Torres said that the band did a yahoo webcast the night before.

“So there’s always something new, and we’re touching people who will never ever see the band live. It might make the music more impersonal, but at the same time, it’s the only venue for certain people in certain parts of the world,” Torres said.

“It’s a double edged sword really,” Bryan said. “There are so many choices that there are too many choices, and life was a little bit simpler before. But like Tico said, we’re getting to places that many never go, and people can see us on the computer.”

Torres laughed and said that things like downloading singles is good, because he hates everything except vinyl!

“You look at a vinyl album back then, and you kind of dreamed about it. I loved the artwork, it was big, the creativity was there, nothing beats that.

“Progress is important, and now I turn on the computer and I find out about a new band, or a new album, which otherwise I’d have to go to a store to find out about, or read a Rolling Stone magazine, or something like that, like you do in the old days, to find out what’s new.”

Bryan agreed.

“Yeah, that’s the double edged sword I guess. Which is good, I think, that you can download an album. But I’m not so keen about downloading pieces of an album.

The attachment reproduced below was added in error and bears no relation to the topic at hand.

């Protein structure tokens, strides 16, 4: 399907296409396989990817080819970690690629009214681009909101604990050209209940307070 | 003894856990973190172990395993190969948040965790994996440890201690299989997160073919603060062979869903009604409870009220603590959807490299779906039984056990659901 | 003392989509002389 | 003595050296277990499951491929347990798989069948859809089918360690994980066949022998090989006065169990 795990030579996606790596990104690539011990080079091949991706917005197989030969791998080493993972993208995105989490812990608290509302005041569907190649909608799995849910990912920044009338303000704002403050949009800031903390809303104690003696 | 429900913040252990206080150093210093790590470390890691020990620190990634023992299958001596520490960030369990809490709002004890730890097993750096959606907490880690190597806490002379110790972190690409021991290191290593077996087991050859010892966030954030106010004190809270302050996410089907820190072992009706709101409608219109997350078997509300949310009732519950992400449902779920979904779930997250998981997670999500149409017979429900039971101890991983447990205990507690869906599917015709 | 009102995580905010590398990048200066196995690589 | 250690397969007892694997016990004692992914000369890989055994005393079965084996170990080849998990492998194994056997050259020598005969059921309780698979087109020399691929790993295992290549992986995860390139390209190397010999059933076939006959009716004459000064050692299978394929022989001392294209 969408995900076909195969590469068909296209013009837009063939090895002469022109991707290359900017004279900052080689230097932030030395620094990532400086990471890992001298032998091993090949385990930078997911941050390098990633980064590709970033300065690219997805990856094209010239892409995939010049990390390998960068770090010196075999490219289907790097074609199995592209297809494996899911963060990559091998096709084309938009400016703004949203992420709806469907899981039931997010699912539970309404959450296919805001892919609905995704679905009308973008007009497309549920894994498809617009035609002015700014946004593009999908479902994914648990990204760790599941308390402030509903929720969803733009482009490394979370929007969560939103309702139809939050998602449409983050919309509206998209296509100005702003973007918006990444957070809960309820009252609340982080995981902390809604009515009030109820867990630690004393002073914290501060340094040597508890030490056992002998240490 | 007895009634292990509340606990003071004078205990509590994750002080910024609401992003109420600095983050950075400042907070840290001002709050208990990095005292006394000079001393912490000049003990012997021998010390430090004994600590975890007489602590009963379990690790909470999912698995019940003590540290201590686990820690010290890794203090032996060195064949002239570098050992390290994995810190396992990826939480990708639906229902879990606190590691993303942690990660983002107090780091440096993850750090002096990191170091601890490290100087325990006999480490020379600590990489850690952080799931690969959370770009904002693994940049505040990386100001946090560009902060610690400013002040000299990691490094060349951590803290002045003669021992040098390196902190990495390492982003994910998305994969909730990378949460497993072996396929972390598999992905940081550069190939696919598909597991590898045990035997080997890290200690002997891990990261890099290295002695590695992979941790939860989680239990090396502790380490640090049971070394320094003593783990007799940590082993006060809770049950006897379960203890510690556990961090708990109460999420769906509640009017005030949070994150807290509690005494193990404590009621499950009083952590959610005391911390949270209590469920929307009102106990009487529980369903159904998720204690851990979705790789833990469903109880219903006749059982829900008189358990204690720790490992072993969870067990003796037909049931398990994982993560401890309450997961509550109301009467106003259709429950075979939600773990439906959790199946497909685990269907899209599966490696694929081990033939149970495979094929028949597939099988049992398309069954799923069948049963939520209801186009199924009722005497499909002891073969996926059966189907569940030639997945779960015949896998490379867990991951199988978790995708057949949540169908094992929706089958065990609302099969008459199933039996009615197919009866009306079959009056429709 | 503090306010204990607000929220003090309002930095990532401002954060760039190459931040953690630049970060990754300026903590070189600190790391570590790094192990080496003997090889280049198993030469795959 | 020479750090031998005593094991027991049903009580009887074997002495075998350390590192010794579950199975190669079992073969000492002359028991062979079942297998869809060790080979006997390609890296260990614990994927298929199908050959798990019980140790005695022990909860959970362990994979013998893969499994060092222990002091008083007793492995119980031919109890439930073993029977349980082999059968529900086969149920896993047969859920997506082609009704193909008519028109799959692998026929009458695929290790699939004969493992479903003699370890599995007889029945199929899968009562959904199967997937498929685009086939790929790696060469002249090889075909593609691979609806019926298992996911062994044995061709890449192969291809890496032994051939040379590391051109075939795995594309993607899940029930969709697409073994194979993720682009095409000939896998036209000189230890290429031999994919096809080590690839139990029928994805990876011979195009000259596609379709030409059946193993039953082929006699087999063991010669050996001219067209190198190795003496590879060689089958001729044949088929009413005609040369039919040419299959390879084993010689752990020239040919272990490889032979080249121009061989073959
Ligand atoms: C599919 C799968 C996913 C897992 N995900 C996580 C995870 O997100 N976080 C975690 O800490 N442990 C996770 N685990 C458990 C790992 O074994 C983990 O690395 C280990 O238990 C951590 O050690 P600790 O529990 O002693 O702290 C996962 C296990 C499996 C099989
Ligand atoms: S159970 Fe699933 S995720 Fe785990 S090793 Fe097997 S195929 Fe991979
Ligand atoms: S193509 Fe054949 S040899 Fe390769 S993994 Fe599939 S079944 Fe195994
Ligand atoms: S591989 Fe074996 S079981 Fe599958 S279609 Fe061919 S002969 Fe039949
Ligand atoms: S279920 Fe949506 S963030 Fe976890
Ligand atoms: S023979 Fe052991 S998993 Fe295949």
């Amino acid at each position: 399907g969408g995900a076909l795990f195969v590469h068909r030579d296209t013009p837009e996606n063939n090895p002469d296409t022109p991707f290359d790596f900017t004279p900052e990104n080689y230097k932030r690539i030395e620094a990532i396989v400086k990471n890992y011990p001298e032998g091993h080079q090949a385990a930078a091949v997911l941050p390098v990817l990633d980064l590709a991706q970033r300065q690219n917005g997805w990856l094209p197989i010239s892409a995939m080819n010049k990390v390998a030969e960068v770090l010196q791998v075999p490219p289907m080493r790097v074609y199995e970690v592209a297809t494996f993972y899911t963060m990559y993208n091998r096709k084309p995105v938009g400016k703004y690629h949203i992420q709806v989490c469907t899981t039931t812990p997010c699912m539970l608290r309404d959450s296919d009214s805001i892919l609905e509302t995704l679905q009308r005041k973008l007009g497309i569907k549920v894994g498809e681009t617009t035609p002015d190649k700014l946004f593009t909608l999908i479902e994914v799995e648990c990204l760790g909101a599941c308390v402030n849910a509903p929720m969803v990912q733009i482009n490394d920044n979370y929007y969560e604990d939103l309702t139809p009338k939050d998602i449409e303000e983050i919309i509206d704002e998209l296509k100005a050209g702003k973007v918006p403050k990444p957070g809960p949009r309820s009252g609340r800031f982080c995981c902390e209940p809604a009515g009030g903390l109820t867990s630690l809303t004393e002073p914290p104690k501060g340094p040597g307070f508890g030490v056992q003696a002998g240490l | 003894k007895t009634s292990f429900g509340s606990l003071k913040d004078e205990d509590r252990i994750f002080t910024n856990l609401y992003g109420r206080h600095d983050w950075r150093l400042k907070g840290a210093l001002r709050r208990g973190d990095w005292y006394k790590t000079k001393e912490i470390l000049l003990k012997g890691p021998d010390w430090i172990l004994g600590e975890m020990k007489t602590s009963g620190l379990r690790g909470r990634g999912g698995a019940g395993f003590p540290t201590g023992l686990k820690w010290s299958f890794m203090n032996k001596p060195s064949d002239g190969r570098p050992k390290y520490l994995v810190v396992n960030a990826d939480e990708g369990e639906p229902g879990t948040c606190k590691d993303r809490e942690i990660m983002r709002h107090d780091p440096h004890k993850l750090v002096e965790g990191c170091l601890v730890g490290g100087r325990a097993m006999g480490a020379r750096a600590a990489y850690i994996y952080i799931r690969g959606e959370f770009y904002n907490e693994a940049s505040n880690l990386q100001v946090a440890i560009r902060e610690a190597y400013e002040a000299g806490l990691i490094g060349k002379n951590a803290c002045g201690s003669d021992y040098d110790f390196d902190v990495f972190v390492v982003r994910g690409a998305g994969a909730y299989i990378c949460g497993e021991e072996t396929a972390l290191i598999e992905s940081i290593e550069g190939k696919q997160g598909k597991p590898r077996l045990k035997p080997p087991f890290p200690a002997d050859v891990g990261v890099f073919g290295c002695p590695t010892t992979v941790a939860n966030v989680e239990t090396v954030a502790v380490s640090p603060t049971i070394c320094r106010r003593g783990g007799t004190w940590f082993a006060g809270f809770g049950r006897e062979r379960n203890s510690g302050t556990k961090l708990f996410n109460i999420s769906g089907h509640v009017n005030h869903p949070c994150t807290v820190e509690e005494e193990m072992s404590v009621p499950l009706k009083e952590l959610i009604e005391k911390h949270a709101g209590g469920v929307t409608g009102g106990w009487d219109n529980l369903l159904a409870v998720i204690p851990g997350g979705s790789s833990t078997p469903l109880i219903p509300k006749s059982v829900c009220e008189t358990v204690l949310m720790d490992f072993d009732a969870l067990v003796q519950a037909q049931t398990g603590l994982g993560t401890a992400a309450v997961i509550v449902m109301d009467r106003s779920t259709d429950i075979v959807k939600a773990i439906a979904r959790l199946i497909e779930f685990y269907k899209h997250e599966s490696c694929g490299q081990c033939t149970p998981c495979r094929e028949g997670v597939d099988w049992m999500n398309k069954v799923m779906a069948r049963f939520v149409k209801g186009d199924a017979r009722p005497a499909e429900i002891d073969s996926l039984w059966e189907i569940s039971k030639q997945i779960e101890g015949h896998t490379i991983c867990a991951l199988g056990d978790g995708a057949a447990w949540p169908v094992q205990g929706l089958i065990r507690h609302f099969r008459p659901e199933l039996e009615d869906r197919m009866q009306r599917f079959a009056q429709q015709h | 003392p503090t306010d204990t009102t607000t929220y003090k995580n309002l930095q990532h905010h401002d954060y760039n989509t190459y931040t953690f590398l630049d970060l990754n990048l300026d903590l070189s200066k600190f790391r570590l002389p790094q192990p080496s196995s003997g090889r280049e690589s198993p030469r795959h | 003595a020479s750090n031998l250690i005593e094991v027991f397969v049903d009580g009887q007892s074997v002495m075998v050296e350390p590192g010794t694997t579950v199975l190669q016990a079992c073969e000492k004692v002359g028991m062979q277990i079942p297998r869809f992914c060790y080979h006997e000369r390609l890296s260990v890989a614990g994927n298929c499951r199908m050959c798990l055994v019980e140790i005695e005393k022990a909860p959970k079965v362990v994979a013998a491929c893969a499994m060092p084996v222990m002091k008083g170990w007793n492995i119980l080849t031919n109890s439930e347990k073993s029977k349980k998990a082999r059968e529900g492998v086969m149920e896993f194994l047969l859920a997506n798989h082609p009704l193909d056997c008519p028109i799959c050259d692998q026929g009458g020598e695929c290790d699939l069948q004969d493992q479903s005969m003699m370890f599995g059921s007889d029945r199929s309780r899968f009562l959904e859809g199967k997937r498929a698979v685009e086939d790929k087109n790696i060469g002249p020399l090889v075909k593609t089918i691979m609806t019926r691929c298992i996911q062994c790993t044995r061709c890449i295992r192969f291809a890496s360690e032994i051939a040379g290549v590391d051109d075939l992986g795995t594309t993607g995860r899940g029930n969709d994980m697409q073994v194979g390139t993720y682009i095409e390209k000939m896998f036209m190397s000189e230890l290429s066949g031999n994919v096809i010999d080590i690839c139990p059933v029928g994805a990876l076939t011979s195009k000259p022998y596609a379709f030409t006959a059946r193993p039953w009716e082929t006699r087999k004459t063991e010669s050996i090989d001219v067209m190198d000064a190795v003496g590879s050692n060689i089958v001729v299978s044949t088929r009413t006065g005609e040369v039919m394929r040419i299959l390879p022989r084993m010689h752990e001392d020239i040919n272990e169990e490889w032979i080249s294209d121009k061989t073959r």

“I don’t like the idea that you can take a Picasso and just choose to look at the eyelashes, you know? When you make a record, it’s not just about the single. So when you just download a single, you’re limited to a three-minute format – so the artistry of the album suffers. I never buy singles, even if I like the single,” Bryan said.

He confessed that Kasabian was the last thing he bought, and he liked the band’s single.

“So I thought let me check out the album, because I’m not going to know the band by just their single, I’m going to know a band by the whole album.”

Torres said a listener needs ‘all the ingredients’.

And they lead by example, having been influenced by a wide range of musicians.

“I grew up listening to Jimi Hendrix, but mainly it was lots of jazz, John Coltrane, Miles Davies,” Torres said.

Bryan, on the other hand, grew up classically trained.

“I played piano since I was seven, but I always listened to the radio. Back then it was the Monster Hits Of The 70s (radio show)... bands like the Rolling Stones, the Beatles, Deep Purple, the Dukes, the Doors... I love the Doors.”

Torres said that he actually watched the Doors perform!

“Yeah, I’m that age!” Torres said.

“I used to date a chick named Joanie, and her sister was married to Robby Krieger (the Door’s guitarist), so that was my ticket in!”

Both Bryan and Torres agree that rock has finally come full circle, and has reverted to its original, simpler blueprint.

“The current trend in the rock scene takes the old sounds and strains it through a new generation’s eyes, and I think that’s why we’re hearing better music now. That’s why in the ’90s we didn’t hear much; we had Kurt Cobain and the whole grunge thing, and it was really selfless, and didn’t project versatility. Now I listen to stuff today and I think I heard that 40 years ago, but in a different way,” Torres said.
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Old 09-25-2005, 03:56 AM